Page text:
Geology Site Account
Waterworks Corner (road excavations), UPPER WALTHAMSTOW, London Borough of Waltham Forest, TQ393903, Historical site only
Temporary exposure of fossiliferous deposits. Further excavations in the vicinity could yield further fossils.
Excavations at the junction of the A406 North Circular Road and the A104 in 1969 produced many fossils from the London Clay which provided a snapshot of life in the subtropical sea that covered the London area about 50 million years ago. The work involved a new roundabout and approach road, and a new reservoir for the Metropolitan Water Board, all of which required excavations in the clay up to 7 metres (25 feet) deep. There were also two 17 metre (55 feet) deep shafts connected by a tunnel which was constructed in connection with the new reservoir.
The London Clay exposed at the surface in the road cuttings and for the reservoir was deeply weathered and decalcified which meant that all fossil shells had long ago been dissolved by the weathering process. Most of the fossils that were found, such as the shells of molluscs and brachiopods, therefore came from the deep, unweathered clay that was excavated from the tunnel. The fossils were collected by examining freshly tipped clay as it was brought to the surface and also by searching the tip heaps as they weathered down over a period of several months. A bulk sample of 137 kg (over 300 lb) of clay that was taken away for sieving produced most of the smaller fossils that could not have been found by surface picking.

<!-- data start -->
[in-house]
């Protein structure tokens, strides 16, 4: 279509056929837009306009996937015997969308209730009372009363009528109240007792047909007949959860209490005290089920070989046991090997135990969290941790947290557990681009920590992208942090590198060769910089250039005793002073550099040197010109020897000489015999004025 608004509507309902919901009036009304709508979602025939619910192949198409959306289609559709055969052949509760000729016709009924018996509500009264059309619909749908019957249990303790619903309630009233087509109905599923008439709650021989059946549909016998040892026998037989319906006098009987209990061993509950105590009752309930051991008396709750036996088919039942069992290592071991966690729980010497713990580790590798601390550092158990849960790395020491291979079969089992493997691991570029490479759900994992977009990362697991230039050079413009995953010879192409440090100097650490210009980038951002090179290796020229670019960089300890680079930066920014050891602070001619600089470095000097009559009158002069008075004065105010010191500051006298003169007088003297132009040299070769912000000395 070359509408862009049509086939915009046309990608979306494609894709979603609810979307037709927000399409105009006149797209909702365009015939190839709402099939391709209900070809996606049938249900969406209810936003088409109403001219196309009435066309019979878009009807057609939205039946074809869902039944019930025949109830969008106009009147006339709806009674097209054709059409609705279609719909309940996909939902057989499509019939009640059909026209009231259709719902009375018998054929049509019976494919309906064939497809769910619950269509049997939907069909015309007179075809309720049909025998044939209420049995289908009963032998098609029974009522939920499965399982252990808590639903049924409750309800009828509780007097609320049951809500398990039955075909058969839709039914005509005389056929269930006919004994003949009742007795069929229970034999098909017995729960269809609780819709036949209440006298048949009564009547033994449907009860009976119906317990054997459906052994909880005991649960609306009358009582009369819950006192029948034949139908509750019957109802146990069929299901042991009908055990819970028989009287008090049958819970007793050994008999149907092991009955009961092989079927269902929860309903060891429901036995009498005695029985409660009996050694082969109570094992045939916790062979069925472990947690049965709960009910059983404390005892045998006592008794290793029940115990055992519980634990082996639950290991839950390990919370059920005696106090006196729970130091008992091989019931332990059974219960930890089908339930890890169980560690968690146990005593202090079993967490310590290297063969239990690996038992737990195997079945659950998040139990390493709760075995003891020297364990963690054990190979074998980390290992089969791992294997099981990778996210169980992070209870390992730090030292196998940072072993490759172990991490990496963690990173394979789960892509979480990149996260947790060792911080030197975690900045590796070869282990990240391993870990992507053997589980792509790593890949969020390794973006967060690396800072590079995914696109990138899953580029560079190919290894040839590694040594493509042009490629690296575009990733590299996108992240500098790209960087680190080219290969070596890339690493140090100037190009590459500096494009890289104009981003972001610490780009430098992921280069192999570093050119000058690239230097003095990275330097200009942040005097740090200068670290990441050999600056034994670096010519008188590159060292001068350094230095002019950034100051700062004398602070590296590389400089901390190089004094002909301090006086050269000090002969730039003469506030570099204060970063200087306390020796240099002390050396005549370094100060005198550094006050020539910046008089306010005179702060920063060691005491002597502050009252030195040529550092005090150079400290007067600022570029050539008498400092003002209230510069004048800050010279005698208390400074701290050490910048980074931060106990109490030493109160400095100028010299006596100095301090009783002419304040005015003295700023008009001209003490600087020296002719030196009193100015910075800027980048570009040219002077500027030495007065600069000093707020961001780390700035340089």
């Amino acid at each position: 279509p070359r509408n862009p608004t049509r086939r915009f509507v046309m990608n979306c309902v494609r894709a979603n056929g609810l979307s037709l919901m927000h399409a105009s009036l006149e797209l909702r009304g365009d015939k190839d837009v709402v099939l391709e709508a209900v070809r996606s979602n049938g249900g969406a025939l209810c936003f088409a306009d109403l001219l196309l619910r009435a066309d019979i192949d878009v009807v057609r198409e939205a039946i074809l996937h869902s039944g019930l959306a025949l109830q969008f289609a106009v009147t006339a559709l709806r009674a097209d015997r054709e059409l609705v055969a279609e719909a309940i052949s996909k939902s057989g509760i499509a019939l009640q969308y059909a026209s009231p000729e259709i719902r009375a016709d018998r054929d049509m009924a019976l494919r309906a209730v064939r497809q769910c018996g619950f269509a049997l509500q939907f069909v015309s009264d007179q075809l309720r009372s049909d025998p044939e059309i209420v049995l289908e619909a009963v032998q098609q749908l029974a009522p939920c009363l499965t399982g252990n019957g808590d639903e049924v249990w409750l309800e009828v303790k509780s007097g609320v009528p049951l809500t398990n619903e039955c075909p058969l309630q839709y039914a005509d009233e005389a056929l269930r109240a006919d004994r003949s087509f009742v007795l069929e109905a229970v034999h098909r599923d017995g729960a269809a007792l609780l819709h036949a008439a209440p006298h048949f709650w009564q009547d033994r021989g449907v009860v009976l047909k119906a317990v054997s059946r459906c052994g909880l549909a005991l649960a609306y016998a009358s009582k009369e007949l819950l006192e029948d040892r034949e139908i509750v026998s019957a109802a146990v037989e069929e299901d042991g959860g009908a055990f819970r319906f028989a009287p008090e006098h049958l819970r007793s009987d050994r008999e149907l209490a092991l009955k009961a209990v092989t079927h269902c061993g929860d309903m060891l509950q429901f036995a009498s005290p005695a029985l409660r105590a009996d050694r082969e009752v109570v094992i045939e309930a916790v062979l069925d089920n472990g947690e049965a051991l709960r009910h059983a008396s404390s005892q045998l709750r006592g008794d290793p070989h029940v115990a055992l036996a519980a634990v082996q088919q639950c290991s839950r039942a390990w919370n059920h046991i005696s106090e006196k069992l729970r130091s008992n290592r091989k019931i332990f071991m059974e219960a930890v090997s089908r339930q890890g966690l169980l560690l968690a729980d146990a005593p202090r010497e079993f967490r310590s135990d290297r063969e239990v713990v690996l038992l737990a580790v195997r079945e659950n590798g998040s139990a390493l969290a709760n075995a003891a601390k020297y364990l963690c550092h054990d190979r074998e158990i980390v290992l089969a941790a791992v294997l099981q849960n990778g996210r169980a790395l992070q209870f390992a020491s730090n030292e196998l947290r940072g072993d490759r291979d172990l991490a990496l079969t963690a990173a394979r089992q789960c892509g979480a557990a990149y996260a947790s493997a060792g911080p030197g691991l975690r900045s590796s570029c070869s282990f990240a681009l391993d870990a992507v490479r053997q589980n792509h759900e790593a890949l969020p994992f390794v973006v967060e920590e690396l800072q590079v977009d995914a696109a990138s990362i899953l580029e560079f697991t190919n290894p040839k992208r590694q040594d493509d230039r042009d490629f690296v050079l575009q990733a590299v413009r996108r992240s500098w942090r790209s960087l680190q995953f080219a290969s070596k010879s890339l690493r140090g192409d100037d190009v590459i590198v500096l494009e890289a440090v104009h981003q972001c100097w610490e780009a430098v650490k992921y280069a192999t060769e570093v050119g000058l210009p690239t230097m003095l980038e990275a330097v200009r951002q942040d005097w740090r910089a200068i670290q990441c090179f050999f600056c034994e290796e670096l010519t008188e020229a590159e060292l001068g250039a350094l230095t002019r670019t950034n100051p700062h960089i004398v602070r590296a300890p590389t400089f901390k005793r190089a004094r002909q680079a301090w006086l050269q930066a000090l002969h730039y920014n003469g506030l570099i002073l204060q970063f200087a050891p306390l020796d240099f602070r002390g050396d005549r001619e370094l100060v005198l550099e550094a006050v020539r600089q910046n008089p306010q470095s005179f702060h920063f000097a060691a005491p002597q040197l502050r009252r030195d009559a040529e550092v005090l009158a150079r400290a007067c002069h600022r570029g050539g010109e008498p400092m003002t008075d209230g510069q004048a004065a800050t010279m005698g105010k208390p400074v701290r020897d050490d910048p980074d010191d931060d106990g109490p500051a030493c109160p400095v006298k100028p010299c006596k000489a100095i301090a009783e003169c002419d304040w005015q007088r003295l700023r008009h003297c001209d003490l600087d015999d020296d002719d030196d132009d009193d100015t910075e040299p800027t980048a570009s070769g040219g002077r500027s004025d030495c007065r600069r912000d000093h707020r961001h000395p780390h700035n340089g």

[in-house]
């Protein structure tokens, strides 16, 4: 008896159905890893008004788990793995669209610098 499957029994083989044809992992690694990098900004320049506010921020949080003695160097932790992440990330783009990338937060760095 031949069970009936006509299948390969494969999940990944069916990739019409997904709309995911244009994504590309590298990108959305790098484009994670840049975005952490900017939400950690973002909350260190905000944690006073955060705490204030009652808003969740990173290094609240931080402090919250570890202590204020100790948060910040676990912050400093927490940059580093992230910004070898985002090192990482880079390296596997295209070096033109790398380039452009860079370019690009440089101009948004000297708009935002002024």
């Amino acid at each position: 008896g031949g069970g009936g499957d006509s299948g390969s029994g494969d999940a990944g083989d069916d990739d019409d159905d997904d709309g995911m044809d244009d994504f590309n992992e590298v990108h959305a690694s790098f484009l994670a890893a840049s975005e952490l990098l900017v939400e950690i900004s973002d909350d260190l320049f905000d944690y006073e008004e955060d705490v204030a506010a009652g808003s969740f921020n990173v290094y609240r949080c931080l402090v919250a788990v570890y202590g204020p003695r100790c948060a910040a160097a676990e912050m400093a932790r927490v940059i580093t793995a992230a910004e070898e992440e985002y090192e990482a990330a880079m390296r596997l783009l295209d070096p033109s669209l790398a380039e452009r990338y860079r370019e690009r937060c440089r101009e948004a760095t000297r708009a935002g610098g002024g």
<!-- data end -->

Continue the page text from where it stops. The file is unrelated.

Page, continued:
The fossils at Waterworks Corner indicate that the London Clay here falls within Division C which is in the middle of the full thickness of London Clay represented beneath London and Essex. It contained typical knobbly and tubular nodules of pyrite (fools gold) and phosphatic nodules which sometimes contained the carapaces of crabs or lobsters. Also typical of the London Clay were bands of flat, spherical septarian nodules up to 35 centimetres (one foot) in diameter, the surfaces of which displayed intricate patterns which represented the infilled burrows of marine creatures such as crustaceans. This indicates that the London Clay, which was originally mud on the sea floor, is intensely burrowed throughout but evidence of this is only visible on the nodules.
Although fossils were certainly not common, the meticulous collecting by amateur and professional geologists produced hundreds of specimens which included molluscs (37 species), sharks teeth (7 species), crabs, lobsters, nautilus and over 300 individual bones of fish from the bulk sample. Many fossilised seeds and fruits were also found which represented some of the plants and trees that were growing in the rainforest on the shores of the London Clay Sea.
A surprising aspect of the geology at this site was the sharp, irregular folds in the London Clay near the surface which was in complete contrast to the almost horizontal bedding of the clay below. This must be due to the intense cold of the most recent glacial period, some 50,000 years ago, when the ground was frozen to a considerable depth (permafrost) with the topmost layer constantly freezing and thawing during thousands of years of brief summers and long winters.
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Reference: King & King 1976
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